I'm with Elise on that book's entitlement.I had the title of the first book in my series from the beginning. I had titles for subsequent books as well, but realized early on they simply wouldn't do. So I just slap a fun working title on each book until I get inspired or it's to the point I have no choice. While they didn't come up with any of the final titles, discussions about titles with my most trusted readers (alpha and beta) were fun, mind-expanding, and ultimately helped me come up with the titles I used. (The first is still my favorite in the series: Year of the Dragon Lord. The year I started writing it was the Year of the Dragon; a Chinese New Year celebration at work inspired that one.)Don't get me started on chapter titles.Like covers, titles matter. ESPECIALLY for pulling in new readers. IMHO. Amen. Yeehah. Etc.
Oops. Footnote left off above post. The few most trusted peeps (currently my wife and two others) who get chapters as I first draft them are what I call alpha readers. Beta readers come into play once I have a draft in reasonable shape.
I say save the Big November Reveal Party and just give out the Title now.I mean, I'm pretty sure I know what it's gonna be anyway."Something I Overheard In A Bar That Gave Me An Idea So I Scribbled it Down On The Back Of The Cork Drink Coaster My Long Island Iced Tea Had Been On And Now I Don't Have Any Place To Set Down My Drink" or something along those lines. And don't ask me how I came up with that Title...
All my WIP novels start out with the working title STUFF HAPPENS, EDITING REQUIRED.
Android, I love it! Forget the 'working' and make it your title. When I get the title -- or when it hits me -- I know I've got the story. I was prompted to buy, and read, Lee Israel's "Can You Ever Forgive Me? Memoirs of a Literary Forger." I've read it several times now.
E.M. I *love* the concept of grouchy dragons threatening to enforce a do-over for un-creativity! Titles... hmm... something like "Understory", perhaps? If you don't have comps, Havenfall by Sara Holland (pubbed 2020) is probably worth looking at. It also has an inn joining three worlds (but lacks dragons so is obviously inferior).Aaaaaaand I'm rubbish at picking titles too. See above. I like the idea of not having one, and leaving a rambling description instead. "Evil Trees Fantasy Tale"... "Whodunnit In Renaissance London" ... "SciFi With Realistic Aliens"... It could catch on?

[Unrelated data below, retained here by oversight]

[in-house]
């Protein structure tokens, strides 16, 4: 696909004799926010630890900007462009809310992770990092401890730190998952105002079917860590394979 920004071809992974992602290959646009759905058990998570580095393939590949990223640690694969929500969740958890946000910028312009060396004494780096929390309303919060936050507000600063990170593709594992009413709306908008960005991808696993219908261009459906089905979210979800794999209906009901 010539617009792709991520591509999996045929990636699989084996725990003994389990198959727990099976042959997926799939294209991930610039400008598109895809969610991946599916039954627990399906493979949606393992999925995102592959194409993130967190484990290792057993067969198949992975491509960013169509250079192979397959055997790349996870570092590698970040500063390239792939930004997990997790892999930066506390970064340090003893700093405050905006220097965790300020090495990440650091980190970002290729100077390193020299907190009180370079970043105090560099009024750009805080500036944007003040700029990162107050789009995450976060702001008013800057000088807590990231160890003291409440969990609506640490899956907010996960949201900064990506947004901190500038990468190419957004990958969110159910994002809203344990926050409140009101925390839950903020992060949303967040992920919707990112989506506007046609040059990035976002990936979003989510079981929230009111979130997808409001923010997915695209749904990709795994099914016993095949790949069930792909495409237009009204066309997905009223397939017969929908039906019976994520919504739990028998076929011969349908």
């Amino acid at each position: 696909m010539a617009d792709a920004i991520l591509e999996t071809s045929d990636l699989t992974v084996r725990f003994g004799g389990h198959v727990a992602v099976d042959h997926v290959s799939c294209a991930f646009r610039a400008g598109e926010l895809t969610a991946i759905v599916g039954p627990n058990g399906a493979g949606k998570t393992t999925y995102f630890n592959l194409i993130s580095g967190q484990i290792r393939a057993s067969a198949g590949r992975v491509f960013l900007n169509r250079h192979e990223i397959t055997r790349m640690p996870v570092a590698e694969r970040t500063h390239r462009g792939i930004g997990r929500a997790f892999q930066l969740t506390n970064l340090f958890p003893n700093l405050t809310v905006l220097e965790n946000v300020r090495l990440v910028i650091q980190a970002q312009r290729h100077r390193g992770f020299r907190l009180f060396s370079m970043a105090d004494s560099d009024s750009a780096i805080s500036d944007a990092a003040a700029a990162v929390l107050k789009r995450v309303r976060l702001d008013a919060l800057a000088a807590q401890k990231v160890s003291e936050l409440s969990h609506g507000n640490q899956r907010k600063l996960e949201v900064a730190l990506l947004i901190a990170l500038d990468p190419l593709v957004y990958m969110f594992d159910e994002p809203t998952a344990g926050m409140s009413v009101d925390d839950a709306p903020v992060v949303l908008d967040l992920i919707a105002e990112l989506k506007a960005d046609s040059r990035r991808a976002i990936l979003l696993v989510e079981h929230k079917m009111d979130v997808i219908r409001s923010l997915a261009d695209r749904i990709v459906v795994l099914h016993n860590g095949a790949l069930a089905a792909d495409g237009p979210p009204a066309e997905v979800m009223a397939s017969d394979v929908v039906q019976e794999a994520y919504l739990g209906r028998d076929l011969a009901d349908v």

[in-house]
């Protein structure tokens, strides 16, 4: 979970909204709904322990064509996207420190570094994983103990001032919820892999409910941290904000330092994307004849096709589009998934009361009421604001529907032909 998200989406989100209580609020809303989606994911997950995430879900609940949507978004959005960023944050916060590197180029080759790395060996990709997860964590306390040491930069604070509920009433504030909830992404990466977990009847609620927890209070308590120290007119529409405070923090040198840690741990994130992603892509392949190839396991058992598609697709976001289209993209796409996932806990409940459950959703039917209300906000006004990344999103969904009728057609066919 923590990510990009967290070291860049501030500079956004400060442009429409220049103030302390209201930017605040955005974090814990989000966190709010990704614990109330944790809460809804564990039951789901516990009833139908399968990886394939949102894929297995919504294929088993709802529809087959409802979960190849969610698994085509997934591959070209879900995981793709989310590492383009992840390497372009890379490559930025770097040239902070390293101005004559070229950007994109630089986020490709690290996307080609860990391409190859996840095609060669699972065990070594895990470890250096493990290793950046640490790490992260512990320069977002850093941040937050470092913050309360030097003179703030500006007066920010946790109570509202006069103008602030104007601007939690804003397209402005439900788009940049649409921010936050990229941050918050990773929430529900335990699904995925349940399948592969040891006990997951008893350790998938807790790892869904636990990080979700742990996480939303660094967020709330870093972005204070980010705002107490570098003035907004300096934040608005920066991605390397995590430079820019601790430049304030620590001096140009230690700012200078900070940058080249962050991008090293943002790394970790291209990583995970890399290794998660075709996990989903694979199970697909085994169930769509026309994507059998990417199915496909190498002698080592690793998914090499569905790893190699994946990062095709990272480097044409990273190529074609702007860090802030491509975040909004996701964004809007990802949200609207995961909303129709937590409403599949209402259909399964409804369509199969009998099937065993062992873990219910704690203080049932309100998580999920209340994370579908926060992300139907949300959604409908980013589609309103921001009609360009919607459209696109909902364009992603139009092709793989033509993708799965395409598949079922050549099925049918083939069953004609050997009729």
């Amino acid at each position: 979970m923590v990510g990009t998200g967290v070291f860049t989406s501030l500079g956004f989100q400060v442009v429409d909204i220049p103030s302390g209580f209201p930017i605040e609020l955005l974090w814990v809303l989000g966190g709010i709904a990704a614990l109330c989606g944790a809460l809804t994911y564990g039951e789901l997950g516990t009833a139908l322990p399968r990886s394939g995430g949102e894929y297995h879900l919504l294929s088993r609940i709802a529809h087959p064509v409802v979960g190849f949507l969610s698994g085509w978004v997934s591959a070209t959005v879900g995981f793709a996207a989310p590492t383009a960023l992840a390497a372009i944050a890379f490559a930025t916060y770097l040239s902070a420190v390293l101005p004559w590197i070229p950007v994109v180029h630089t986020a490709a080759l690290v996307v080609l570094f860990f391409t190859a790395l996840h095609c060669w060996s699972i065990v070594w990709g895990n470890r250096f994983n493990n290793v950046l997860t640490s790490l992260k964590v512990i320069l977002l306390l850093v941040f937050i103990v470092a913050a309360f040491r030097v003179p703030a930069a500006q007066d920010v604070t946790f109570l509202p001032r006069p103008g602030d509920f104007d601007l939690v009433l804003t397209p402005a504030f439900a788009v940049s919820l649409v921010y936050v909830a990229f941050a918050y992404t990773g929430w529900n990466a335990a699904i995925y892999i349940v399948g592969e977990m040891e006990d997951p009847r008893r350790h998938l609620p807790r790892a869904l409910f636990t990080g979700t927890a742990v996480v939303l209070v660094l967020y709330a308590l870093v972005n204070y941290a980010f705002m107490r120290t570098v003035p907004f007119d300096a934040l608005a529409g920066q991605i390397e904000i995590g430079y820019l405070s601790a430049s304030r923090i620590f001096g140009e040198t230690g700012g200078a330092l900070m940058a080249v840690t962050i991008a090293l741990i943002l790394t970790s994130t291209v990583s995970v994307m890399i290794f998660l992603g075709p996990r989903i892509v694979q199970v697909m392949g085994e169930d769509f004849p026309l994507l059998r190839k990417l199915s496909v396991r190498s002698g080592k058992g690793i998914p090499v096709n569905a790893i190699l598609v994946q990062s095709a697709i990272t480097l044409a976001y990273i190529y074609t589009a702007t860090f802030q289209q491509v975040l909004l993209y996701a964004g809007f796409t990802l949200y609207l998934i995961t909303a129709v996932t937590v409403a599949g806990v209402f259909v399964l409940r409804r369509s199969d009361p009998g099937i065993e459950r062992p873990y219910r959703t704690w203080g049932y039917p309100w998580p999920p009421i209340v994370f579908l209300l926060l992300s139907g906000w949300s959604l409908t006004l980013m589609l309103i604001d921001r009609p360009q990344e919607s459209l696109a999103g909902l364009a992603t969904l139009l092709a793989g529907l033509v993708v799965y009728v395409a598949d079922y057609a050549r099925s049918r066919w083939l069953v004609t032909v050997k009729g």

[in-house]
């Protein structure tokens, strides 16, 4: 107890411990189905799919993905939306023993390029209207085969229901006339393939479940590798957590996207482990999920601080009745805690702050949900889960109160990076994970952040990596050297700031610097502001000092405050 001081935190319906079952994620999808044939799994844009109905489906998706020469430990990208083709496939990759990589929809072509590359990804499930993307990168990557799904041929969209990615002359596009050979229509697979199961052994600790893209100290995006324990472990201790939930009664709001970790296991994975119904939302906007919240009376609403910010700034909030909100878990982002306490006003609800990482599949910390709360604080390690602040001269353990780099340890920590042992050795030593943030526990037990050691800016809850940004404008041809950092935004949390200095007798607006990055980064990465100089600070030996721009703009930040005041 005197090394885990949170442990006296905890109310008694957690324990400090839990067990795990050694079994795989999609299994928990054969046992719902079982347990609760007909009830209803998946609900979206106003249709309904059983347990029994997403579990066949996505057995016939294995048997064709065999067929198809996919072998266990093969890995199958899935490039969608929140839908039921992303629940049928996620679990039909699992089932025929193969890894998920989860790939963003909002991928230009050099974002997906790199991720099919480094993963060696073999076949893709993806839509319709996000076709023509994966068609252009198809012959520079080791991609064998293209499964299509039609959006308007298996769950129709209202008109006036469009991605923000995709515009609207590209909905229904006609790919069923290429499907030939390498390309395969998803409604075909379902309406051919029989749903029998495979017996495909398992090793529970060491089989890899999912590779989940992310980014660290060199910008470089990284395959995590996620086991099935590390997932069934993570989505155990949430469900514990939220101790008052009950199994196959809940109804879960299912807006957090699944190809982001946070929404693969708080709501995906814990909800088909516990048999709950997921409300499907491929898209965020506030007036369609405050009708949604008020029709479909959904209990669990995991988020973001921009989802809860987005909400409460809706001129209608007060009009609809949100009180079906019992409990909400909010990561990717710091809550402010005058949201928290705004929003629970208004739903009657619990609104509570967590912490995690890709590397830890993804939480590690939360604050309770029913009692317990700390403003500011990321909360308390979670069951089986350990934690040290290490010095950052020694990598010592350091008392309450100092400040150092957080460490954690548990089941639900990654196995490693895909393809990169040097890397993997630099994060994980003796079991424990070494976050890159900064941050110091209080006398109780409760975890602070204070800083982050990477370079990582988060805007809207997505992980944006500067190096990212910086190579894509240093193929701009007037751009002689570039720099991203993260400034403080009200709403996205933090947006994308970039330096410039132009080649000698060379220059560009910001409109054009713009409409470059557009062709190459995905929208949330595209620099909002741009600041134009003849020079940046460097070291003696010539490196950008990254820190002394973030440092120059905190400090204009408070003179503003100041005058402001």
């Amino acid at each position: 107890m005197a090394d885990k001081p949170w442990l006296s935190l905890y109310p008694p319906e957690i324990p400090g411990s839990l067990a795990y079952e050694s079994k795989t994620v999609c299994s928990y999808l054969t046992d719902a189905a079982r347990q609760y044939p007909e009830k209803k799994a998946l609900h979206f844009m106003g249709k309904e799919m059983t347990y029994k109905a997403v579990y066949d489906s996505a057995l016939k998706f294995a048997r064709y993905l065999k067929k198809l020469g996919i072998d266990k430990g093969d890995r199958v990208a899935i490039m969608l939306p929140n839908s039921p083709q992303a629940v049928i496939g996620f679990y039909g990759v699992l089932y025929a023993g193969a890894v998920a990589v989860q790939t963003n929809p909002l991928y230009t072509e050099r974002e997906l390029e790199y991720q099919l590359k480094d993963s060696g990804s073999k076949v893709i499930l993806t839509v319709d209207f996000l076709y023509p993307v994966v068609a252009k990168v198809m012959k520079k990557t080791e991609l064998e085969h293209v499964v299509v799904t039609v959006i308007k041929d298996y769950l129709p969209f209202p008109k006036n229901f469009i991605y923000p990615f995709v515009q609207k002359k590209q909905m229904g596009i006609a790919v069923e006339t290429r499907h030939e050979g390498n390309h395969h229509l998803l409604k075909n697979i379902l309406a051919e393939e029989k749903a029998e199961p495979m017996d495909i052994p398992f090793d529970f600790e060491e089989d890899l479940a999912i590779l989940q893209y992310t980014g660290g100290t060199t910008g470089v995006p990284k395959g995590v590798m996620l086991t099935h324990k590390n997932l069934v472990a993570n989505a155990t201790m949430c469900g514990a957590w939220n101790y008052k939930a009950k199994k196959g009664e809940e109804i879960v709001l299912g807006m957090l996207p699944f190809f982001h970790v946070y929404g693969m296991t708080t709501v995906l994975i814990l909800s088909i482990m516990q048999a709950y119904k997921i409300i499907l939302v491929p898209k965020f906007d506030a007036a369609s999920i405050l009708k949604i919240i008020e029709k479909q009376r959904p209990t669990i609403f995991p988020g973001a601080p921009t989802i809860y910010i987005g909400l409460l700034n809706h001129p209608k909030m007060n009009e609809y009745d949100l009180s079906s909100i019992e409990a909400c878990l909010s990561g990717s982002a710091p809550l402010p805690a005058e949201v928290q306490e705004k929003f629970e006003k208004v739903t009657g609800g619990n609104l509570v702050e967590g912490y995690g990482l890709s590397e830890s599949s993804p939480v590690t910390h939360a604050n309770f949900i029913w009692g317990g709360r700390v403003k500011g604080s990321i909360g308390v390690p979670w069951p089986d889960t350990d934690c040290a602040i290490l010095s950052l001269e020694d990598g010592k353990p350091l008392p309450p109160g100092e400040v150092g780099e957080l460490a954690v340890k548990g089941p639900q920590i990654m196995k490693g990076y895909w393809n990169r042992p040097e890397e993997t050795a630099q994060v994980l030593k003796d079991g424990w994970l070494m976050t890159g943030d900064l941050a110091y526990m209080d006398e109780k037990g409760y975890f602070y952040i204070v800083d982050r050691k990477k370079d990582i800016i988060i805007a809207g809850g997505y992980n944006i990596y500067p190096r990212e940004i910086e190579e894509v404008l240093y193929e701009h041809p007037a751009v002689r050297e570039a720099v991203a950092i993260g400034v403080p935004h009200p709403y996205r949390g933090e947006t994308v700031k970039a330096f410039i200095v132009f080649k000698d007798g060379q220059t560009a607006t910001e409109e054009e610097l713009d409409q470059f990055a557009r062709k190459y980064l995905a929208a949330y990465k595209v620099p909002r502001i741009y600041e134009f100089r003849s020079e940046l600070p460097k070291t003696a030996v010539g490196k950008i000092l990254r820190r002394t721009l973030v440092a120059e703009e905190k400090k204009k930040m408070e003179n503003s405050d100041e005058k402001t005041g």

I am completely weird in that I can't seem to settle into writing a book until it has a title. I wouldn't care if the title has to be changed for publication, but having a title is important to me. Maybe because cozy titles are very specific so it seems as important in the writing?
Bernie Taupin wrote a song for Elton John titled This Song Has No Title. (Kinda like Never Say Never, right?!)I don't believe it ever became a hit, which was one reason why all the subsequent songs written by Mr. Taupin for Mr. John had titles. Said Mr. John to Mr. Taupin: "Rock it, man!" So, he did.
NLiu Thank you so much for the comp recommendation. Havenfall looks great at first glance.I ordered the whole trilogy. Looking forward to reading. And thanks for the title idea. I am going to ask my beta readers what they think. I usually have good titles but this book, the favorite I have ever written thus far, baffles me when it comes to titles. I want something that really entices a reader. Ah well, one day.
I have a title guaranteed to sell books.""Saving Taxes Through Sex"Unfortunately, I don't have a manuscript to go with it.P.S. You got a laugh out loud from me, John Davis Frain.
John Davis Frain You made me laugh. Thanks.
E.M. you're welcome! ^-^